Back in 2022, my paper P2273R3: Making std::unique_ptr constexpr was accepted for C++23. All the time, I planned to provide an implementation for libc++ but never found the time. Recently, I discovered that somebody else was so kind and implemented my paper.
Time to show you when a
constexpr unique_ptr helps you.
This is an example from my C++20 book Programming with C++20 - Concepts, Coroutines, Ranges, and more.
What I want to illustrate is a very rough sketch of a car racing game. I have a couple of different car brands and a factory function capable of creating a car, returning a base pointer:
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Later somewhere in the game, I want to determine the fastest car available. Assume that a car could be broken or require maintenance, some reason for it to be less fast than initially or not present at all. Therefore I have the function
FastestCar, which walks over the set of cars and returns the index of the fastest available car at the moment.
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While, of course, most use will be during run-time, there are two use cases for
FastestCar at compile-time.
Doing something at compile-time
Suppose you want to check, at compile-time, that the fastest car is a specific one. Or, alternatively, you want to determine the fastest car such that you can render this image at compile-time as part of the boot screen of the game. Let's use the first scenario.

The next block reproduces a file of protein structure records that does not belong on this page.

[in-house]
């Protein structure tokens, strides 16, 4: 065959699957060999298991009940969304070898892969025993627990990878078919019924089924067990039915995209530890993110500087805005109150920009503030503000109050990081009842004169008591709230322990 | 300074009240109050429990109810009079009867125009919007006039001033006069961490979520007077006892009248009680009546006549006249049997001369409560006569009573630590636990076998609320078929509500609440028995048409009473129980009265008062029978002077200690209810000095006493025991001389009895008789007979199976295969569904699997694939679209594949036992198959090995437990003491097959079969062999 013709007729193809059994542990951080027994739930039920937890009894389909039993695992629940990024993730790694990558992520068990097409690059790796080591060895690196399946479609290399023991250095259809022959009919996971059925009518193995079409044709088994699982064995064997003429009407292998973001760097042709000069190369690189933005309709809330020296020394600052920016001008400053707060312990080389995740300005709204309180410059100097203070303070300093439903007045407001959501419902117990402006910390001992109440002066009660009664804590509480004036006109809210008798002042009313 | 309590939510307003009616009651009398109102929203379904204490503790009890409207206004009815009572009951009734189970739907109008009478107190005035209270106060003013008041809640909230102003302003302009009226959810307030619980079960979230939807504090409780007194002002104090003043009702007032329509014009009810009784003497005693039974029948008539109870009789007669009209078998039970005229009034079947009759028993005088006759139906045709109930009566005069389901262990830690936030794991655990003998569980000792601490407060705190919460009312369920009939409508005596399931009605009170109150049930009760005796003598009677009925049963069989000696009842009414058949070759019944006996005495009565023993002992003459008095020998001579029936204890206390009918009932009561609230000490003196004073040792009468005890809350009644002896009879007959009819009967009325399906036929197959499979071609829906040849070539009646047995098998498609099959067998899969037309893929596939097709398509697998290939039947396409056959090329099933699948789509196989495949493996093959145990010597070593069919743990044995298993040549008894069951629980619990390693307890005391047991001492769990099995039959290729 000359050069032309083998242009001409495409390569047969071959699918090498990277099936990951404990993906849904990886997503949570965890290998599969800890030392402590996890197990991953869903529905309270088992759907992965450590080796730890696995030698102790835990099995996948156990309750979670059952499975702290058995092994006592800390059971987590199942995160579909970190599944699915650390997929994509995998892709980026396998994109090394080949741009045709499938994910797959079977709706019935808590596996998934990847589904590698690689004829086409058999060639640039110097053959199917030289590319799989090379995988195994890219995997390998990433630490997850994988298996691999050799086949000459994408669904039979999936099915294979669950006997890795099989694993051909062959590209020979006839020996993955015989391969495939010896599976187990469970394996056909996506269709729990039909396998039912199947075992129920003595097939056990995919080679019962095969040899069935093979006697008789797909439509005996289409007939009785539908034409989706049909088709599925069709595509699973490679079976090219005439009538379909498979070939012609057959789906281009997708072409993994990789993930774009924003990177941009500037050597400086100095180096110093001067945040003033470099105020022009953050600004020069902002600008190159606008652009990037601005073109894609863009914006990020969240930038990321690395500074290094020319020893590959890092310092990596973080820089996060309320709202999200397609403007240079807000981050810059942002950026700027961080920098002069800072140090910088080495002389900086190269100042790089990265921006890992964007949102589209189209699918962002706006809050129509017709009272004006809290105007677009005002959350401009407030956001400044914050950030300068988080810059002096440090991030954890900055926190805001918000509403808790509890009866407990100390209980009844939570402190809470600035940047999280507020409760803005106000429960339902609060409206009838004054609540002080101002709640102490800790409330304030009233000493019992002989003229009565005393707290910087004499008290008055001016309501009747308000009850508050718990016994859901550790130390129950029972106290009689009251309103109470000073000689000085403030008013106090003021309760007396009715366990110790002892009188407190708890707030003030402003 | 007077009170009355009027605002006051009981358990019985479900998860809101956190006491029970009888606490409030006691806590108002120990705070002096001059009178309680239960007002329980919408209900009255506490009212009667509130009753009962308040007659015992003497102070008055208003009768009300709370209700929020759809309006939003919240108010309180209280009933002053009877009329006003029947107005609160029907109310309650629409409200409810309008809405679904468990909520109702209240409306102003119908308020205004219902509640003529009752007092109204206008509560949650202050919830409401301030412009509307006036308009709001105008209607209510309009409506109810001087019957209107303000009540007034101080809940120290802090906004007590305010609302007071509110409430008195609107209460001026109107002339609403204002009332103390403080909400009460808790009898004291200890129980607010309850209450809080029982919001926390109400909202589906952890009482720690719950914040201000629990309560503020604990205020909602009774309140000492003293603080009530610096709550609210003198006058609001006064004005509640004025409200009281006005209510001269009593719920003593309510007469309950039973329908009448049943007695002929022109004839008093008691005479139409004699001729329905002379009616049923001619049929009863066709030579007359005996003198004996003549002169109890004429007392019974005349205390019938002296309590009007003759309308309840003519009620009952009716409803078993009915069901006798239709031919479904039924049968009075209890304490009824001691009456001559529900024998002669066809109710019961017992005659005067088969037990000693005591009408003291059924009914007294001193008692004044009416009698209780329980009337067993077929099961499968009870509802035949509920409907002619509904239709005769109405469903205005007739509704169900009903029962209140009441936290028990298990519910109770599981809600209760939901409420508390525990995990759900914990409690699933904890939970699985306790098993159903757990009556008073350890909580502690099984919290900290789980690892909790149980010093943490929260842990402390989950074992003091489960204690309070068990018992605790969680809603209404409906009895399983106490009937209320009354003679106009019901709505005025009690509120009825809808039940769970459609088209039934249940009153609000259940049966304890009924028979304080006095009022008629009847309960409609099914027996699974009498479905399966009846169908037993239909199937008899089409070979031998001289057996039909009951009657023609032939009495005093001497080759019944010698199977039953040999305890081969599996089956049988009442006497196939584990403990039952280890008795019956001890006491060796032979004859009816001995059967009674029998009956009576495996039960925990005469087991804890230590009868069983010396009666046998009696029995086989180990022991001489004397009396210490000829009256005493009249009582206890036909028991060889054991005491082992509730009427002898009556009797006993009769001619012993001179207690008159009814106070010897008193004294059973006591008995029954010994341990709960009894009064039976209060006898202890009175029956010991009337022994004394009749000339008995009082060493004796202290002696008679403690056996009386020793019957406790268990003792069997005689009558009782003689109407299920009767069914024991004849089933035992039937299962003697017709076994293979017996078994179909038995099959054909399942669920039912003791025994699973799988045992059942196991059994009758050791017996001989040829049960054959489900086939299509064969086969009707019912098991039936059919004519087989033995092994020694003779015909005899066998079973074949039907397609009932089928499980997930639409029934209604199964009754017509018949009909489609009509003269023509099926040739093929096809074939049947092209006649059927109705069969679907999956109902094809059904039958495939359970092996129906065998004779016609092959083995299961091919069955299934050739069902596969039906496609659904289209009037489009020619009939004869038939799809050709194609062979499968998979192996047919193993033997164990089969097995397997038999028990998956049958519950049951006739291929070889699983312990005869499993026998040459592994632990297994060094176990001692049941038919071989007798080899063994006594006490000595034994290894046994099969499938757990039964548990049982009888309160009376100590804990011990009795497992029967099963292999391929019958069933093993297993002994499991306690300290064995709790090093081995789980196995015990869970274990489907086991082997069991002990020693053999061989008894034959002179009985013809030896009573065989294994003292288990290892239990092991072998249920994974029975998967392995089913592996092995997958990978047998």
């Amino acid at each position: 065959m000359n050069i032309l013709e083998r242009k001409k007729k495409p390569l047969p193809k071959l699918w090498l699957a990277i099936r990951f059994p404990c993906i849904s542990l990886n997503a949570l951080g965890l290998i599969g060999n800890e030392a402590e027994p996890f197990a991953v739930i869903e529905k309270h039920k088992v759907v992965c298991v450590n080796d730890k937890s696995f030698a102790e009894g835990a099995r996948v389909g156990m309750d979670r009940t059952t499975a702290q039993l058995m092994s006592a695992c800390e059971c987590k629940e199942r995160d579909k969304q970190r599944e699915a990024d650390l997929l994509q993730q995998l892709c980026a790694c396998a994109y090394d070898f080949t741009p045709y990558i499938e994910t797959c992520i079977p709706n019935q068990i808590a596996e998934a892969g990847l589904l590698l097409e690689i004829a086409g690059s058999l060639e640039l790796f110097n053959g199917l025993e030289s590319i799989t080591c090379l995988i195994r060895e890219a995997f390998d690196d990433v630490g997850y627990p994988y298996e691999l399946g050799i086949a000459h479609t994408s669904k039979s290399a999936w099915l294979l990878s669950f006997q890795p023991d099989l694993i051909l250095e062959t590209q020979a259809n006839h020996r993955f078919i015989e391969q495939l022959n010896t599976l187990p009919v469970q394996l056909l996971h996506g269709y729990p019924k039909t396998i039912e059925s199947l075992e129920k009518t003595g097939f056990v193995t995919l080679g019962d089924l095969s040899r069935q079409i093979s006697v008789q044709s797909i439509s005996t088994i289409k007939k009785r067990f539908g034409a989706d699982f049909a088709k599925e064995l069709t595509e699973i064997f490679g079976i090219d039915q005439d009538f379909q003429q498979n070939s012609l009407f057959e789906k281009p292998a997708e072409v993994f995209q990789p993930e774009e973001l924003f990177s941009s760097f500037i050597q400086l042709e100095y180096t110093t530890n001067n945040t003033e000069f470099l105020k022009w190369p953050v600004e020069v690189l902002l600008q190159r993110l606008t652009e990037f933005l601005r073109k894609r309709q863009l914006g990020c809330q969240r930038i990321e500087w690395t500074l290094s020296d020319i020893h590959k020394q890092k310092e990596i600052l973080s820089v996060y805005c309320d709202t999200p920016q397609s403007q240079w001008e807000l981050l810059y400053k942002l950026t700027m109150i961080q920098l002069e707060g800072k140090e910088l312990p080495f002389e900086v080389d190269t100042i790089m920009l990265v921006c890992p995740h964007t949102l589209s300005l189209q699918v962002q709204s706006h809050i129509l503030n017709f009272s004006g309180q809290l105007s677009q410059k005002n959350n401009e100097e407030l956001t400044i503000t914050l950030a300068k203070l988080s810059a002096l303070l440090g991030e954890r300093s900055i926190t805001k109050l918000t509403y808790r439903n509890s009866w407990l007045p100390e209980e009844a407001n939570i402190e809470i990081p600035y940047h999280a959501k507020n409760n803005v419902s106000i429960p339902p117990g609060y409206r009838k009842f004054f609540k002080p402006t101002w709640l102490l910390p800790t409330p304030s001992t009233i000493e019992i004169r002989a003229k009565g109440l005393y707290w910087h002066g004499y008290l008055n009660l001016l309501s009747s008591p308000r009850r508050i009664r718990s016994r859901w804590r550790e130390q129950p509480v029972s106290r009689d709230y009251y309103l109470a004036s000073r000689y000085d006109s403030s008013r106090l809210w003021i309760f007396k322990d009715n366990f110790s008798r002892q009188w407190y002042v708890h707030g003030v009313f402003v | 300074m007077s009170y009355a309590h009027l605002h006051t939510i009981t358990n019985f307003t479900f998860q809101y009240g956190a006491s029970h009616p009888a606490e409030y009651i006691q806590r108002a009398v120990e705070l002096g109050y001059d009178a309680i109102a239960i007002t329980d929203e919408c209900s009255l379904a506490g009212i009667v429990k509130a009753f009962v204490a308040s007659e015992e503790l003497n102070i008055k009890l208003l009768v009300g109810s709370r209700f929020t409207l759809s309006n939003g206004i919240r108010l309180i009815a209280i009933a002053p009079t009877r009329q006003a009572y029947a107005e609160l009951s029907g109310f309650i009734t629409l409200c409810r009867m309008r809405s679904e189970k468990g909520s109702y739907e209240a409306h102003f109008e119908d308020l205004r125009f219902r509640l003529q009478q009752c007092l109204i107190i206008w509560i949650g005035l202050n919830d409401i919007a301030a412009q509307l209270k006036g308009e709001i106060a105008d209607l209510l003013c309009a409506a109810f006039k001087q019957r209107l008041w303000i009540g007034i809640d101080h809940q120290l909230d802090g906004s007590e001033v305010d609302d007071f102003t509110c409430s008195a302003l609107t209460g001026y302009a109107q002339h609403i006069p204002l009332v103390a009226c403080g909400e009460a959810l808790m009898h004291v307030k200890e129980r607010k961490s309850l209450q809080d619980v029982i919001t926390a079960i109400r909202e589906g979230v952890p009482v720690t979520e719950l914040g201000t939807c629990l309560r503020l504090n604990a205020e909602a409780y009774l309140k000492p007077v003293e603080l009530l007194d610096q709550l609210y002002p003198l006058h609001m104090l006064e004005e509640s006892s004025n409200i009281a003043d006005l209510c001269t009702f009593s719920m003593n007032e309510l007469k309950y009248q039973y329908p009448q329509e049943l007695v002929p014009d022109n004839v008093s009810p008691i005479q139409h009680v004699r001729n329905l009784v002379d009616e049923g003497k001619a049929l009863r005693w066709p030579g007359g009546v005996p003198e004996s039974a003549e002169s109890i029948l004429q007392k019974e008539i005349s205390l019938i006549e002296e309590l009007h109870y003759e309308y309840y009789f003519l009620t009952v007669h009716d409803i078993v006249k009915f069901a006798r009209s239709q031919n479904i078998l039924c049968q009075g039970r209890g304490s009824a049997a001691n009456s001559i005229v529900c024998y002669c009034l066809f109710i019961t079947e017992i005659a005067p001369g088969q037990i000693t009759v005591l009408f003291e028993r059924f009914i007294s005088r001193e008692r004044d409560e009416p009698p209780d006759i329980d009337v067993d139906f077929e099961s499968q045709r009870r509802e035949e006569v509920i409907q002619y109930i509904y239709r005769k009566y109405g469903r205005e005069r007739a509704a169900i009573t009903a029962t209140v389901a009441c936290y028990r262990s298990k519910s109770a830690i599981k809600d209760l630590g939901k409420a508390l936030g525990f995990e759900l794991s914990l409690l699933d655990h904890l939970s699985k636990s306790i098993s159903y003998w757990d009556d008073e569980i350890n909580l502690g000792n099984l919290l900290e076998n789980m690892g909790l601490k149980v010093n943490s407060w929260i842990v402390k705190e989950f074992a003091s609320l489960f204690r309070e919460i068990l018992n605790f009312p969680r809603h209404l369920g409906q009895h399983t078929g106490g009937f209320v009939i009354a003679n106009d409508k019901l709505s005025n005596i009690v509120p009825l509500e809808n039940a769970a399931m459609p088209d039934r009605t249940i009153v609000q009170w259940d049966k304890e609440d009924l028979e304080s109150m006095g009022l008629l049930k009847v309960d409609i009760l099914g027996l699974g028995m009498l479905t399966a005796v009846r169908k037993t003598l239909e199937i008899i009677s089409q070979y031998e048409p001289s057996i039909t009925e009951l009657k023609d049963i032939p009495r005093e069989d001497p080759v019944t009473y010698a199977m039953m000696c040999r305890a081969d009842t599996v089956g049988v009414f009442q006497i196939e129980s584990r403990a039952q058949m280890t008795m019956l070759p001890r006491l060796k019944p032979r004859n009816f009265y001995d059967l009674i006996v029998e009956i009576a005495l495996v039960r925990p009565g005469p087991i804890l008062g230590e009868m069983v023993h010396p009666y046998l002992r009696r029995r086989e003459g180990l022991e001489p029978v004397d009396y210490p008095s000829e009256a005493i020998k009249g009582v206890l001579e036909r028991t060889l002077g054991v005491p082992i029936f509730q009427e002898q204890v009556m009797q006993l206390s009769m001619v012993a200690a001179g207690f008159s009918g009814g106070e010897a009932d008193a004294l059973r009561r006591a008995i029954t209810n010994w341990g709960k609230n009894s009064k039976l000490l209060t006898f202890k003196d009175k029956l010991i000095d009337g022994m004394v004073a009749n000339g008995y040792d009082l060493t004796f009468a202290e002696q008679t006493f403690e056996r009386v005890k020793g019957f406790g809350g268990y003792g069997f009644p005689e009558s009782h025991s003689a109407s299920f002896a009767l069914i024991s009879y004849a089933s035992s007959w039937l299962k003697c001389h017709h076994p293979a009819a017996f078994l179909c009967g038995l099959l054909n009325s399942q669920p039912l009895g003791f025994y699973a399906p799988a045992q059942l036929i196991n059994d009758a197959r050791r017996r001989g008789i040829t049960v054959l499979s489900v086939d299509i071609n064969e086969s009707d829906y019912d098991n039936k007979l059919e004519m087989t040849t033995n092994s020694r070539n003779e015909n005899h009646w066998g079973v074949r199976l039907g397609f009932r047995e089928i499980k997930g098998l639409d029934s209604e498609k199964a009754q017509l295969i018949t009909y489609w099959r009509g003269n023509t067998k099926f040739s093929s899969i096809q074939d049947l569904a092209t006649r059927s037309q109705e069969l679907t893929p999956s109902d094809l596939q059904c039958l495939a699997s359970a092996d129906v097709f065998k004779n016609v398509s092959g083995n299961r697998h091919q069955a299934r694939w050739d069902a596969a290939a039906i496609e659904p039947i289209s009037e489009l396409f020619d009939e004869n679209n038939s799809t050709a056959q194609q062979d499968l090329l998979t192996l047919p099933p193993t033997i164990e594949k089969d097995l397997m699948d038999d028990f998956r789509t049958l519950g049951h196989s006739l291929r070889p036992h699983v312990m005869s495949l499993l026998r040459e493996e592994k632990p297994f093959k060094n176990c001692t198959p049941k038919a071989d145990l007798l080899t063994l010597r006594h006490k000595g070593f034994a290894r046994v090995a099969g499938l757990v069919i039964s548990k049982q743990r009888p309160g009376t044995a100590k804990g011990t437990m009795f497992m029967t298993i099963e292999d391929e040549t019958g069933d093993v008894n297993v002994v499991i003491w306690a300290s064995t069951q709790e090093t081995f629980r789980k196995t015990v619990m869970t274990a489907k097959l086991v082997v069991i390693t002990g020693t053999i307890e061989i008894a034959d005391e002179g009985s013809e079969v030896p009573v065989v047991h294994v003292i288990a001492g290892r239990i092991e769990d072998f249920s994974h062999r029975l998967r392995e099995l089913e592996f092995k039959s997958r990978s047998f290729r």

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Above I use
FastestCar in a
static_assert to verify that
Tesla is the fastest available car. While this entire code works, the implementation of
FastestCar is the issue.
Oh no, raw pointers
If you look closer at it, you can see that I use a raw pointer
car that holds the result of
CreateCar. Due to that raw pointer, I also require a matching
delete. But that's pre-C++11-like code. I teach stop using raw pointers, and yet I have to show examples and write code that uses raw pointers.
C++23 to rescue
Luckily in C++23, I have a better solution thanks to P2273. I can now switch to a
unique_ptr and eliminate the raw pointers in
CreateCar in favor of
std::make_unique at the same time.
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My code now looks like normal code but is constexpr-able. I hope P2273 simplifies your life and code as well!
If you want to know why I'm a fan of
constexpr functions, you might find my post constexpr functions: optimization vs guarantee helpful.